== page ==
The Second Circuit’s December 2012 decision in United States v. Caronia striking down the prohibition on off-label marketing of pharmaceutical drugs has profound implications for economic regulation in general, calling into question the constitutionality of restrictions on the offer and sale of securities under the Securities Act of 1933, the solicitation of shareholder proxies and periodic reporting under the Securities Exchange Act of 1934, mandatory labels on food, tobacco, and pesticides, and a wide range of privacy protections. In this Article we suggest that Caronia misconstrues the Supreme Court’s holding in Sorrell v. IMS Health, which was motivated by concerns of favoring one industry participant over another rather than a desire to return to the anti-regulator fervor of the Lochner era. Reexamining the theoretical justification for limiting truthful commercial speech shows that a more nuanced approach to regulating off-label marketing with the purpose of promoting public health and safety would pass constitutional muster. We argue that as long as the government both has a rational basis for subjecting a particular industry to limits on commercial speech intended to further a legitimate public interest, rather than unfounded paternalism, and does not discriminate against disfavored industry participants, those limits should be subject to intermediate scrutiny under the Central Hudson standard. We believe that our articulation of the commercial speech doctrine post-Sorrell will help resolve the current split in the Circuits on the appropriate standard of review in cases involving both restrictions on commercial speech and mandated speech. Finally, we critique the FDA’s 2011 Guidance for Responding to Unsolicited Requests for Off-Label Information (draft) and present a proposal for new rules for regulating the off-label marketing of pharmaceutical drugs based on transparency, the sophistication of the listener and the type of information offered, and the requirement that the pharmaceutical company comply with ongoing duties of training, monitoring, reporting, and auditing.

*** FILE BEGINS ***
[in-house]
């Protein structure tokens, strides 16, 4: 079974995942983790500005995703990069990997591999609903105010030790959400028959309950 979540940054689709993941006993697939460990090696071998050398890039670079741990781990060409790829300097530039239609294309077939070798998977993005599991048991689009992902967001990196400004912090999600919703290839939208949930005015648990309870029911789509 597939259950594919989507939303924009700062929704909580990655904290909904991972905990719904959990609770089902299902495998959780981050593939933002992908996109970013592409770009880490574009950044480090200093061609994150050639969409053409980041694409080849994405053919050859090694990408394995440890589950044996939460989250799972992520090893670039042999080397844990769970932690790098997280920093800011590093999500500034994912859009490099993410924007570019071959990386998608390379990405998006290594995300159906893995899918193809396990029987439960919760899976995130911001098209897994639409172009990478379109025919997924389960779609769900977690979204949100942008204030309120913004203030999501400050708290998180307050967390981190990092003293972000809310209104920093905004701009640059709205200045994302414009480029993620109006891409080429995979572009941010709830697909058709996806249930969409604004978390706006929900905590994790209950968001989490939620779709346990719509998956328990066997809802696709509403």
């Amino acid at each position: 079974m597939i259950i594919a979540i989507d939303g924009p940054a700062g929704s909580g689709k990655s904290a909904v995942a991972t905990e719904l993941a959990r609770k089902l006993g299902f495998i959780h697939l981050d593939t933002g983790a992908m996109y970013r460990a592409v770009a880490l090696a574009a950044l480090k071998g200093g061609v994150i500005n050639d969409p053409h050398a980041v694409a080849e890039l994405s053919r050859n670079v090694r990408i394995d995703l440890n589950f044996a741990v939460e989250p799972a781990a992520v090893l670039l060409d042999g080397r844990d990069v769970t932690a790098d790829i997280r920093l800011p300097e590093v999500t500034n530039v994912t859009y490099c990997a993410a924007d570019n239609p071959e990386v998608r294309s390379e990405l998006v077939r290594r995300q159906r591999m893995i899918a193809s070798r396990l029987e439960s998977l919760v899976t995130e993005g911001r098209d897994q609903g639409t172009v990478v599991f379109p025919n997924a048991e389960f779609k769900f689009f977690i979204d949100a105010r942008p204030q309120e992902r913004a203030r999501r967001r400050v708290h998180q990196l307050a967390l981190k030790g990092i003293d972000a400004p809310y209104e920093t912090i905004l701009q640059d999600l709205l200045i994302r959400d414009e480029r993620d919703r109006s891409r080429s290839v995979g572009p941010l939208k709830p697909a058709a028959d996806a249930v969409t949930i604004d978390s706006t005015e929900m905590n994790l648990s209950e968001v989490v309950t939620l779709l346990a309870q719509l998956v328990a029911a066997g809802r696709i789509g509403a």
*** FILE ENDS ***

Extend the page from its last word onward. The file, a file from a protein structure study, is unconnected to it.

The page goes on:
Commercial Law | First Amendment | Law
Constance E. Bagley & Joshua Mitts,
Snake Oil Salesman or Purveyors of Knowledge: Off-Label Promotions and the Commercial Speech Doctrine,
Cornell J. L. & Pub. Pol'y
Available at: https://scholarship.law.columbia.edu/faculty_scholarship/3260